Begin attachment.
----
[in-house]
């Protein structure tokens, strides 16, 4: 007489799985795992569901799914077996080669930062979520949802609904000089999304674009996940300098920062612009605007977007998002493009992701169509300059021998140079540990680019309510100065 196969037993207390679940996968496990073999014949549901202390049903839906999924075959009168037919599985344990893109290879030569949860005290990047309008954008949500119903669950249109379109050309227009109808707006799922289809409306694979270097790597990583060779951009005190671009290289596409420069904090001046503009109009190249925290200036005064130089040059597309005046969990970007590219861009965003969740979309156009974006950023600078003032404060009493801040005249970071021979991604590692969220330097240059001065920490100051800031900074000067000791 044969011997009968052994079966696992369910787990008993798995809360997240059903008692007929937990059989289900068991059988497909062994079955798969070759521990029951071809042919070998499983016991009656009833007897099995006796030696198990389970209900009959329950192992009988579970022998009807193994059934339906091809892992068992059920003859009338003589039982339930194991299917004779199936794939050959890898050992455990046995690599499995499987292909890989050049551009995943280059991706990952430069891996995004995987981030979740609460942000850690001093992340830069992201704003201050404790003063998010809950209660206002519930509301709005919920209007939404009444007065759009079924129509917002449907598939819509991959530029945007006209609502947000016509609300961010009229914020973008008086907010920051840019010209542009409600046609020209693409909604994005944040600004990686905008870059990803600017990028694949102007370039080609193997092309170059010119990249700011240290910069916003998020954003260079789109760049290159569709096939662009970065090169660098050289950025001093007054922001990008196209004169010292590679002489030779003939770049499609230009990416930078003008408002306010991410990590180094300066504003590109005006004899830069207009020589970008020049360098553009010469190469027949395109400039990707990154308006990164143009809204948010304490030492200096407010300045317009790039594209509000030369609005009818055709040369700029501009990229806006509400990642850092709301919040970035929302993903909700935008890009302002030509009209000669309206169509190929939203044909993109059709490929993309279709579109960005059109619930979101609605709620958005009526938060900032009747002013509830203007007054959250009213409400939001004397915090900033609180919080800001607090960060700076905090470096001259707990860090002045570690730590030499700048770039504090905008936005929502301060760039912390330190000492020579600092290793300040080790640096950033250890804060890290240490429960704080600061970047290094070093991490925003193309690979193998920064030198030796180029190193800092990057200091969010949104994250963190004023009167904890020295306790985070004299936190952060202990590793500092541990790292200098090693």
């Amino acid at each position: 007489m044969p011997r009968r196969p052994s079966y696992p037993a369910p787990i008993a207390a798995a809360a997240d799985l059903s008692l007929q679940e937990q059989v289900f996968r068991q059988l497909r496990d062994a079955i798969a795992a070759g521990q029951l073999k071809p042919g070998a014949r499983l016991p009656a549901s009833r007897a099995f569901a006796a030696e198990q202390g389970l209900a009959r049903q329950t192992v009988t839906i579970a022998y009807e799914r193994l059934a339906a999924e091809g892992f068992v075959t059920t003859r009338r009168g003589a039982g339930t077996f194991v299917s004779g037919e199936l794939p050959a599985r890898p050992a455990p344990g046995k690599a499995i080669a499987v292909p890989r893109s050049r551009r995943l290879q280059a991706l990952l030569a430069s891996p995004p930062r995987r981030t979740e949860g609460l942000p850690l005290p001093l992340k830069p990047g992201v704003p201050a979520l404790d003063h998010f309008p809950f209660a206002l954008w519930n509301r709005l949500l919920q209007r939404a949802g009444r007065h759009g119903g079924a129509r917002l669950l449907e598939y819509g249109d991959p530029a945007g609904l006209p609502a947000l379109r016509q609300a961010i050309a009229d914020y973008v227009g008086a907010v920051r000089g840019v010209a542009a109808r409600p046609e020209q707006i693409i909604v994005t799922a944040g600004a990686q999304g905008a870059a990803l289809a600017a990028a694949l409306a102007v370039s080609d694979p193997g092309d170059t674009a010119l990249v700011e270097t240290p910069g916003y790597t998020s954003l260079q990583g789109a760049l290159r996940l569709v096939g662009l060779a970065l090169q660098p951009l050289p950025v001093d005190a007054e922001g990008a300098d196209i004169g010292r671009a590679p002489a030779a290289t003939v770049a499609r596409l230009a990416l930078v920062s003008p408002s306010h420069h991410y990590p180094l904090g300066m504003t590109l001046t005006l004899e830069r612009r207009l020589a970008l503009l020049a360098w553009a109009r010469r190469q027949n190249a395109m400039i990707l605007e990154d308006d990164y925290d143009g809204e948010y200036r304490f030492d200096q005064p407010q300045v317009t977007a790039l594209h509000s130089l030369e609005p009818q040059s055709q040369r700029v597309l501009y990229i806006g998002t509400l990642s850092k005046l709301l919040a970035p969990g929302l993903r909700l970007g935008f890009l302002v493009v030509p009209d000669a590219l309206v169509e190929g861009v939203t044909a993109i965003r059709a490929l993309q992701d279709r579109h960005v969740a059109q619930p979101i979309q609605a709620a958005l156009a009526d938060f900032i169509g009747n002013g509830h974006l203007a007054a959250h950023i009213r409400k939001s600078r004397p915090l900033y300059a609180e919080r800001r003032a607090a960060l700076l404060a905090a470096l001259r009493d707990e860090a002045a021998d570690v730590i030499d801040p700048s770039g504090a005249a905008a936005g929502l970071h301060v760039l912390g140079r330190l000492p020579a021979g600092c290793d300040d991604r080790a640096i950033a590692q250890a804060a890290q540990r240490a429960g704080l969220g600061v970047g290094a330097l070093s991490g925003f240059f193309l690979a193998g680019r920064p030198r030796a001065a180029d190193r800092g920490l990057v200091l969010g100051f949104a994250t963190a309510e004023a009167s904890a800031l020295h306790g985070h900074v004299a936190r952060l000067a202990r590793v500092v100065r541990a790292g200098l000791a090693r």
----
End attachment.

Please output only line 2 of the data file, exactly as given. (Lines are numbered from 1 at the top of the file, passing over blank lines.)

């Protein structure tokens, strides 16, 4: 007489799985795992569901799914077996080669930062979520949802609904000089999304674009996940300098920062612009605007977007998002493009992701169509300059021998140079540990680019309510100065 196969037993207390679940996968496990073999014949549901202390049903839906999924075959009168037919599985344990893109290879030569949860005290990047309008954008949500119903669950249109379109050309227009109808707006799922289809409306694979270097790597990583060779951009005190671009290289596409420069904090001046503009109009190249925290200036005064130089040059597309005046969990970007590219861009965003969740979309156009974006950023600078003032404060009493801040005249970071021979991604590692969220330097240059001065920490100051800031900074000067000791 044969011997009968052994079966696992369910787990008993798995809360997240059903008692007929937990059989289900068991059988497909062994079955798969070759521990029951071809042919070998499983016991009656009833007897099995006796030696198990389970209900009959329950192992009988579970022998009807193994059934339906091809892992068992059920003859009338003589039982339930194991299917004779199936794939050959890898050992455990046995690599499995499987292909890989050049551009995943280059991706990952430069891996995004995987981030979740609460942000850690001093992340830069992201704003201050404790003063998010809950209660206002519930509301709005919920209007939404009444007065759009079924129509917002449907598939819509991959530029945007006209609502947000016509609300961010009229914020973008008086907010920051840019010209542009409600046609020209693409909604994005944040600004990686905008870059990803600017990028694949102007370039080609193997092309170059010119990249700011240290910069916003998020954003260079789109760049290159569709096939662009970065090169660098050289950025001093007054922001990008196209004169010292590679002489030779003939770049499609230009990416930078003008408002306010991410990590180094300066504003590109005006004899830069207009020589970008020049360098553009010469190469027949395109400039990707990154308006990164143009809204948010304490030492200096407010300045317009790039594209509000030369609005009818055709040369700029501009990229806006509400990642850092709301919040970035929302993903909700935008890009302002030509009209000669309206169509190929939203044909993109059709490929993309279709579109960005059109619930979101609605709620958005009526938060900032009747002013509830203007007054959250009213409400939001004397915090900033609180919080800001607090960060700076905090470096001259707990860090002045570690730590030499700048770039504090905008936005929502301060760039912390330190000492020579600092290793300040080790640096950033250890804060890290240490429960704080600061970047290094070093991490925003193309690979193998920064030198030796180029190193800092990057200091969010949104994250963190004023009167904890020295306790985070004299936190952060202990590793500092541990790292200098090693």